Remember when your parents first discovered Facebook…?
Yep, well the same thing is about to happen with Snapchat, if the latest statistics are anything to go by, and I for one am suddenly somewhat thankful that my mum still struggles with answering her iPhone and sending texts (she just discovered emojis last week…?)
According to a recent study released by Comscore, 14% of Snapchat users in the US are now over the age of 35 – up from just 2% three years ago. The company has indeed confirmed this increased uptake of older demographics by confirming to Tech Insider last week that 17% of its users in the US are over 35.
Snapchat grows in popularity amongst all age groups
Ok ok, so let’s not just leave out half the stats here just to make jokes about how hilarious it would be if your mum started sending you dog-filtered Snapchats on the daily. The fastest growth in Snapchat users over past three years still occurred in the 18-24 age bracket: 69% of them are now using Snapchat, as well as 38% of all 25-34 year olds. The instant photo messaging app now has 150 million daily users globally, 80% of which are between the ages of 13 and 34.
What does this mean for marketers?
We’ve seen a few great examples already of companies and brands using Snapchat as a marketing tool, including Commonwealth Bank, Domino’s Australia (an early adopter of the platform, getting on board as early as 2013), as well as a bunch of Australian fashion brands, including Sportsgirl, Myer, and Senso Shoes (a great list here provided by Who What Wear). But previously, where brands were purely jumping on the Snapchat bandwagon to try and appeal to its younger customers, brands with a traditionally older client base may now be seeing increasing reasons to get Snapping as well.
Brands can and should be using Snapchat to:
- Diversify the range of social platforms you’re on (sow your seeds far and wide!)
- Send special deals, announcements and discount codes to your Snapchat followers only
- In the case of fashion brands and retailers, show behind-the-scenes footage of photo shoots, warehouse tours, and new store openings (for bricks and mortar stores)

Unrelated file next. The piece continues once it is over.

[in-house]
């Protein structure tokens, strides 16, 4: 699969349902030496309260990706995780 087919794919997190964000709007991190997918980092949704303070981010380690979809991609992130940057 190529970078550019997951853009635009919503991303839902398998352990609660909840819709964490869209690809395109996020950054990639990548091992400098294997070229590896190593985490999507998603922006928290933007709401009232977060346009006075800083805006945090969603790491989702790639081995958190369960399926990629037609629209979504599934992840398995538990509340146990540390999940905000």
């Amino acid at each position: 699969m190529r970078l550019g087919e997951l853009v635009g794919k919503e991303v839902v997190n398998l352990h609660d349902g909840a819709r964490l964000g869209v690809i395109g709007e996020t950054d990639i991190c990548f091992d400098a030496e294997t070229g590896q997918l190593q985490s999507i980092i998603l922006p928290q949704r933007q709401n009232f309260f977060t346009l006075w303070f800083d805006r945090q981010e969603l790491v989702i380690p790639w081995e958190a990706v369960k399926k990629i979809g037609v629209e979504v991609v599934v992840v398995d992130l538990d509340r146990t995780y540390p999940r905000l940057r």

- How-to tutorials (particularly in the hair and beauty industry!)
One thing’s certain, we’ll be keeping an eye on this growing trend and starting to explore further into the world of Snapchat and its potential for marketing. In the meantime, here are some more great tips for getting started on Snapchat for small businesses, provided by Cisco Social Media strategist, Tina Shakour, via Huffington Post Australia:
- Flash sales
Push out a pic or vid about your latest sale and offer a special promotion or discount to Snapchat followers to make them feel special.
Get buzz around your event by creating an On-Demand Geo-Filter so everyone can be involved in the event online as well and share it with their networks.
- Behind the scenes
You can afford to share more intimate details of your business life on Snapchat as images and vids don’t have as long a shelf life as other platforms. Post vids of puppies if you are a dog walker or baking treats if you are a chef. It gives a warm and fuzzy feeling of authenticity.
- Ask for feedback
Engage your followers by showing them something you are doing and asking them “What am I making/doing/thinking today?” to encourage them to swipe and chat.
- Product demonstrations
Give your Snapchat followers a private tour of your business and products and explain the reasons why you invented/made/sourced them.
- Collaborate with other businesses
Featuring nearby operators — and asking them to feature you too — is a great way to reach a new, yet local, audience. Just like two YouTube stars who appear in each other’s videos.